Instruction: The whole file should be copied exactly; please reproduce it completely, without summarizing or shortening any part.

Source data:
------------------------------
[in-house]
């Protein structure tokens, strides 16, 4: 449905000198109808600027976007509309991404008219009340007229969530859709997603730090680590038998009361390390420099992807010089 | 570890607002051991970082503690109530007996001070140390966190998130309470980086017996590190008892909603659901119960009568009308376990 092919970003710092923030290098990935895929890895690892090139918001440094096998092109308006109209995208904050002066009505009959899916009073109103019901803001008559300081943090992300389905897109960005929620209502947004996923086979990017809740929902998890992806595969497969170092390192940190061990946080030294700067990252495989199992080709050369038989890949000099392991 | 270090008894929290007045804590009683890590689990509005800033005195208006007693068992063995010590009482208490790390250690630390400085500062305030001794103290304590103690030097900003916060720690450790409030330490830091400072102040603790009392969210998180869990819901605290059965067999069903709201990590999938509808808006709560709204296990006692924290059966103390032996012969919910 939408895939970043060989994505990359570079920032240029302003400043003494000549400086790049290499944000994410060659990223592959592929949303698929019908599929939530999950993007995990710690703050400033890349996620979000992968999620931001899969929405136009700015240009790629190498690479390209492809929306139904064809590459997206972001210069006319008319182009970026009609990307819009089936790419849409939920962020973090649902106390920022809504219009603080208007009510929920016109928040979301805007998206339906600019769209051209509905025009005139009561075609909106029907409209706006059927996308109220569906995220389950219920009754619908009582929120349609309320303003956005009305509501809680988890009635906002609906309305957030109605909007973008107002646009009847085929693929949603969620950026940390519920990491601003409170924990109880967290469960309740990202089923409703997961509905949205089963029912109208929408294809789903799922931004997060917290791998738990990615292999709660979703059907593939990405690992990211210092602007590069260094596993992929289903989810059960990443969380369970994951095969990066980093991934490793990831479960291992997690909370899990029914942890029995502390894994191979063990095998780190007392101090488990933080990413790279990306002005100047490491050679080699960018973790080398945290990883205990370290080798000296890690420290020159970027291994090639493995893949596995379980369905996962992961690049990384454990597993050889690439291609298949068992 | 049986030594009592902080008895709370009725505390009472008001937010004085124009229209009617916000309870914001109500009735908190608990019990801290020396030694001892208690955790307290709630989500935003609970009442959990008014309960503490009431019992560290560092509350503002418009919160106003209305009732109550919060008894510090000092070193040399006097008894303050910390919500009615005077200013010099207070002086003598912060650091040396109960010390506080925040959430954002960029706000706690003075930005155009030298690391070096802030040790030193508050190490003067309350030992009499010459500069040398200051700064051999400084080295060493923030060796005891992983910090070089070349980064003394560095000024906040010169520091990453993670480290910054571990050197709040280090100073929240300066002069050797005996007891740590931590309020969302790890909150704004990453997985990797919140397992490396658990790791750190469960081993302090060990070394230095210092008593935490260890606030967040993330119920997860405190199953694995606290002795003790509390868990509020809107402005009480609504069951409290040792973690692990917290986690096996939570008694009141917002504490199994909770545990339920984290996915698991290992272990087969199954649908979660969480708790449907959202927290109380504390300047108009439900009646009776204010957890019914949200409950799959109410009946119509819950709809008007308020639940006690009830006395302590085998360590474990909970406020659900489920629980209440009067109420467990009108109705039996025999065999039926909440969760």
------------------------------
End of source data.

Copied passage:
[in-house]
């Protein structure tokens, strides 16, 4: 449905000198109808600027976007509309991404008219009340007229969530859709997603730090680590038998009361390390420099992807010089 | 570890607002051991970082503690109530007996001070140390966190998130309470980086017996590190008892909603659901119960009568009308376990 092919970003710092923030290098990935895929890895690892090139918001440094096998092109308006109209995208904050002066009505009959899916009073109103019901803001008559300081943090992300389905897109960005929620209502947004996923086979990017809740929902998890992806595969497969170092390192940190061990946080030294700067990252495989199992080709050369038989890949000099392991 | 270090008894929290007045804590009683890590689990509005800033005195208006007693068992063995010590009482208490790390250690630390400085500062305030001794103290304590103690030097900003916060720690450790409030330490830091400072102040603790009392969210998180869990819901605290059965067999069903709201990590999938509808808006709560709204296990006692924290059966103390032996012969919910 939408895939970043060989994505990359570079920032240029302003400043003494000549400086790049290499944000994410060659990223592959592929949303698929019908599929939530999950993007995990710690703050400033890349996620979000992968999620931001899969929405136009700015240009790629190498690479390209492809929306139904064809590459997206972001210069006319008319182009970026009609990307819009089936790419849409939920962020973090649902106390920022809504219009603080208007009510929920016109928040979301805007998206339906600019769209051209509905025009005139009561075609909106029907409209706006059927996308109220569906995220389950219920009754619908009582929120349609309320303003956005009305509501809680988890009635906002609906309305957030109605909007973008107002646009009847085929693929949603969620950026940390519920990491601003409170924990109880967290469960309740990202089923409703997961509905949205089963029912109208929408294809789903799922931004997060917290791998738990990615292999709660979703059907593939990405690992990211210092602007590069260094596993992929289903989810059960990443969380369970994951095969990066980093991934490793990831479960291992997690909370899990029914942890029995502390894994191979063990095998780190007392101090488990933080990413790279990306002005100047490491050679080699960018973790080398945290990883205990370290080798000296890690420290020159970027291994090639493995893949596995379980369905996962992961690049990384454990597993050889690439291609298949068992 | 049986030594009592902080008895709370009725505390009472008001937010004085124009229209009617916000309870914001109500009735908190608990019990801290020396030694001892208690955790307290709630989500935003609970009442959990008014309960503490009431019992560290560092509350503002418009919160106003209305009732109550919060008894510090000092070193040399006097008894303050910390919500009615005077200013010099207070002086003598912060650091040396109960010390506080925040959430954002960029706000706690003075930005155009030298690391070096802030040790030193508050190490003067309350030992009499010459500069040398200051700064051999400084080295060493923030060796005891992983910090070089070349980064003394560095000024906040010169520091990453993670480290910054571990050197709040280090100073929240300066002069050797005996007891740590931590309020969302790890909150704004990453997985990797919140397992490396658990790791750190469960081993302090060990070394230095210092008593935490260890606030967040993330119920997860405190199953694995606290002795003790509390868990509020809107402005009480609504069951409290040792973690692990917290986690096996939570008694009141917002504490199994909770545990339920984290996915698991290992272990087969199954649908979660969480708790449907959202927290109380504390300047108009439900009646009776204010957890019914949200409950799959109410009946119509819950709809008007308020639940006690009830006395302590085998360590474990909970406020659900489920629980209440009067109420467990009108109705039996025999065999039926909440969760």